BISHOP Bonny offers his thoughts in a book . . . published October 11 by Flemish editor Lannoo under the title May I? Thank you. Sorry, an obvious quote from Pope Francis’ frequent talks to married couples. [e.g. 2016_7-09_Krakow].
While Bonny offers an open dialogue about relationships, marriage and family, his most [controversial] proposals in the book have already been presented to the Dutch-speaking public by the Catholic Church’s official weekly in Flanders, Kerk & Leven. The magazine’s editor-in-chief, Luc Vanmaercke, described the book as a response to the Pope’s call during the two Synods for the Church to take a more contemporary view of society.
The book is a presentation of conversations between Bishop Bonny and Belgian moral theologian Roger Burgraeve, who favors recognition of homosexual identity and unions, as well as Kerk & Leven journalist Ilse Van Halst.
[T]he book is promot[es] what amounts to formal recognition of unmarried, remarried, and even homosexual couples . . . Vanmaercke hailed the legalization of same-sex “marriage” by governments and parliaments as proof that they do not “consider marriage as an outdated institution, but as still having value, and in which they are prepared to invest … Good news for all those who appreciate marriage.”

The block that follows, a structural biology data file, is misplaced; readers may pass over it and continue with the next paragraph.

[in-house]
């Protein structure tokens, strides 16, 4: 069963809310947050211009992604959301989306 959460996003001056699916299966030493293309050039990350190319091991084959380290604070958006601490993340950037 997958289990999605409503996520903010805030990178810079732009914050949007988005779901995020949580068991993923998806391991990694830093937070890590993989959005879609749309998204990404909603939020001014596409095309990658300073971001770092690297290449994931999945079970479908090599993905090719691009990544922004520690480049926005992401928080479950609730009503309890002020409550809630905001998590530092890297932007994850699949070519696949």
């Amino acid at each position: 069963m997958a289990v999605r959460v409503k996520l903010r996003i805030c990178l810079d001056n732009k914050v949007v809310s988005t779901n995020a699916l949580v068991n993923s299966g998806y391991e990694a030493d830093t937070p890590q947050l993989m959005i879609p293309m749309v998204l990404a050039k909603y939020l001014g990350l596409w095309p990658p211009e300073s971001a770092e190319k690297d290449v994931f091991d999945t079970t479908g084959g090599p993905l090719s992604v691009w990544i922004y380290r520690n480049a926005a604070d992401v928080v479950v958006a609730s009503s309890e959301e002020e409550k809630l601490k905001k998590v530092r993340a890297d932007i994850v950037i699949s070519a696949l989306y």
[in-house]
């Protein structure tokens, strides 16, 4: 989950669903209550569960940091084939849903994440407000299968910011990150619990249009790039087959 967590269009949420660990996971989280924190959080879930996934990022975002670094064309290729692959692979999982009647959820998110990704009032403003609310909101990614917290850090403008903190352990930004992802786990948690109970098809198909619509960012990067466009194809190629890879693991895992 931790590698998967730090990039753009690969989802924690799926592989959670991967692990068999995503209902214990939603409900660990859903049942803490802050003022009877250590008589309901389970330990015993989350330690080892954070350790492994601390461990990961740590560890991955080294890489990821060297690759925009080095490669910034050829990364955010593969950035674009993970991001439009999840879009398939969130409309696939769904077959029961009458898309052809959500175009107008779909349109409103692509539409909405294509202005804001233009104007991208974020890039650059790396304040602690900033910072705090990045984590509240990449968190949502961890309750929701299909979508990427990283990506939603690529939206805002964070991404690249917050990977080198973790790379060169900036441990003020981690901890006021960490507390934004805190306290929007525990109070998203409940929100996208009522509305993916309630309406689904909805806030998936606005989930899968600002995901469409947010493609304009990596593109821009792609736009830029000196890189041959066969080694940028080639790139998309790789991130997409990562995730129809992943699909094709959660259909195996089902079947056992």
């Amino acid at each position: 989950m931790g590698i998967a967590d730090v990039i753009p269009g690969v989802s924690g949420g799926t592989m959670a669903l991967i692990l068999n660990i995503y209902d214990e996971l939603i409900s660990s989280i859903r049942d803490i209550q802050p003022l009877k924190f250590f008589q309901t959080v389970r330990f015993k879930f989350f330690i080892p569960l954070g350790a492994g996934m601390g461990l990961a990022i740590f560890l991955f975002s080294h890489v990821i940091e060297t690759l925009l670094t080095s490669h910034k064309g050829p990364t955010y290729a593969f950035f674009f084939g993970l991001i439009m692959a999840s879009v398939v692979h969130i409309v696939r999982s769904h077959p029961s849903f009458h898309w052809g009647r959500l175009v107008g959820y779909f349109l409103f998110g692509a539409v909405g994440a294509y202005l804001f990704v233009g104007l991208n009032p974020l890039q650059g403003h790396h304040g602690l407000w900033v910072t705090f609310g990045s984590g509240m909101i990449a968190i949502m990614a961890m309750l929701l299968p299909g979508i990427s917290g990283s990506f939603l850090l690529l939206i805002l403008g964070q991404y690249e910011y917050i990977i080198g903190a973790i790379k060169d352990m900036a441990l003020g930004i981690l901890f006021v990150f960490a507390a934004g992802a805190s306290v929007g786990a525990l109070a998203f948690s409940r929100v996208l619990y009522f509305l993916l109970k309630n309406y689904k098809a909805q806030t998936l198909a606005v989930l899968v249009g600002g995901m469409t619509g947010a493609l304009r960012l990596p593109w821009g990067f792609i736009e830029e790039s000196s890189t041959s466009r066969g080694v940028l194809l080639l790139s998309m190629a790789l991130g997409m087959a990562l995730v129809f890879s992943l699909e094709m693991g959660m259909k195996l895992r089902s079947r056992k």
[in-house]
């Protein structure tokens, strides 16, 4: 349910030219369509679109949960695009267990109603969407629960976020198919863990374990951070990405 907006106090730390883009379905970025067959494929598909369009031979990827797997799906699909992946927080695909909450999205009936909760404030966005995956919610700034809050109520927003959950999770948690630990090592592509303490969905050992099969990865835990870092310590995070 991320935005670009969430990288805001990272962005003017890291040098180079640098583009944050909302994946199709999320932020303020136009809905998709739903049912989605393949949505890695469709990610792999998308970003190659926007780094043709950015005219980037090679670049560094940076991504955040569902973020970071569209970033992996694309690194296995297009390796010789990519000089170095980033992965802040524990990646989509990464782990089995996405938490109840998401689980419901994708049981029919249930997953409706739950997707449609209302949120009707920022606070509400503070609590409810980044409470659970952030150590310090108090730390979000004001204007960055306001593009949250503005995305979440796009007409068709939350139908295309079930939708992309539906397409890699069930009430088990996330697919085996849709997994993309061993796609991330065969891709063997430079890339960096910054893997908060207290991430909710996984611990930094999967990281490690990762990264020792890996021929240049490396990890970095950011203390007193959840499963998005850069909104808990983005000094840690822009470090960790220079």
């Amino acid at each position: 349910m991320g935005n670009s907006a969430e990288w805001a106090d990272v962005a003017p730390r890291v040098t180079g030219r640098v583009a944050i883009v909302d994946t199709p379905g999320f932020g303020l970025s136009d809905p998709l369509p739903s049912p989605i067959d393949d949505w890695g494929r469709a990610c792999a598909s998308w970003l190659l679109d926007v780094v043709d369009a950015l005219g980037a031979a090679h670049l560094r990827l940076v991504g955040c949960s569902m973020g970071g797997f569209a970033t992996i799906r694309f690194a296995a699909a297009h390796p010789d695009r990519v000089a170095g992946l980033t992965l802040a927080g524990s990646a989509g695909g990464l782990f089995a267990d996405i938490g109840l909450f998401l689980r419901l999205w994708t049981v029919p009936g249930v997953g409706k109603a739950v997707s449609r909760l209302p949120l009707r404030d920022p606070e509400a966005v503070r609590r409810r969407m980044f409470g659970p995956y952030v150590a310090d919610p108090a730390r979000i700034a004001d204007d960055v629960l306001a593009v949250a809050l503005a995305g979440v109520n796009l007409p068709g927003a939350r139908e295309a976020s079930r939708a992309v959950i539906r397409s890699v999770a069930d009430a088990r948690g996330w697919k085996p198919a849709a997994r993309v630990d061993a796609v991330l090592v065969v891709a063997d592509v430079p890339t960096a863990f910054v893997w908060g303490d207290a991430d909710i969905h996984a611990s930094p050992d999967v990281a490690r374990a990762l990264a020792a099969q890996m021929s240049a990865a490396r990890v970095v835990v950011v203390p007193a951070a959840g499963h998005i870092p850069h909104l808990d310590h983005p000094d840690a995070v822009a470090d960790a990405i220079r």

“There is no way we can continue to claim that there can be no other forms of love than heterosexual marriage. We find the same kind of love between a man and woman who live together, in homo-pairs and lesbian couples,”
“The question is: Should we try to squeeze everything into one and the same model?” he asks elsewhere in the book. “Should we not evolve towards a diversity of rituals in which we can recognize the loving relationship between homosexuals, even from the perspective of the Church and of the faith?”
Bonny recognizes that same-sex couples cannot express the deeply symbolic link between sexual alterity and fruitfulness, which means, he explains, that they cannot attain a true sacramental union. But having said same-sex marriage cannot exist, he goes on to destroy the teaching of the Church on sexual morality by insisting that any type of “love relationship” can be intent on achieving an “exclusive and lasting relationship” that deserves recognition.
Bonny’s case, the link with the interpretation of Amoris Laetitia was made by the bishop himself in a filmed reaction on Flemish television, atv.be. Asked what he thought of the appeal made to Rome by Pro Familia, he answered:
Everyone is free to go where he wills. So are they. I would just like to invite them, before they step to Rome, to read what came from Rome, from the present Pope: Gaudium Evangelii – The Joy of the Gospel – and Amoris Laetitia. It might be more useful to read those beforehand, and to leave off going to Rome until then.
He went on to comment:
“So many new variations on the theme ‘relations and marriage’ have appeared, before a person steps into a civil or a Church wedding. … There are also stories of blended couples and families as well as the question, in our society, of homo-couples. How can we deal with that diversity in such a way that it is respectful for every person, so that all those who want to be Christians today and who want to be together with the Church can find a spot within the Church community in their personal situation?”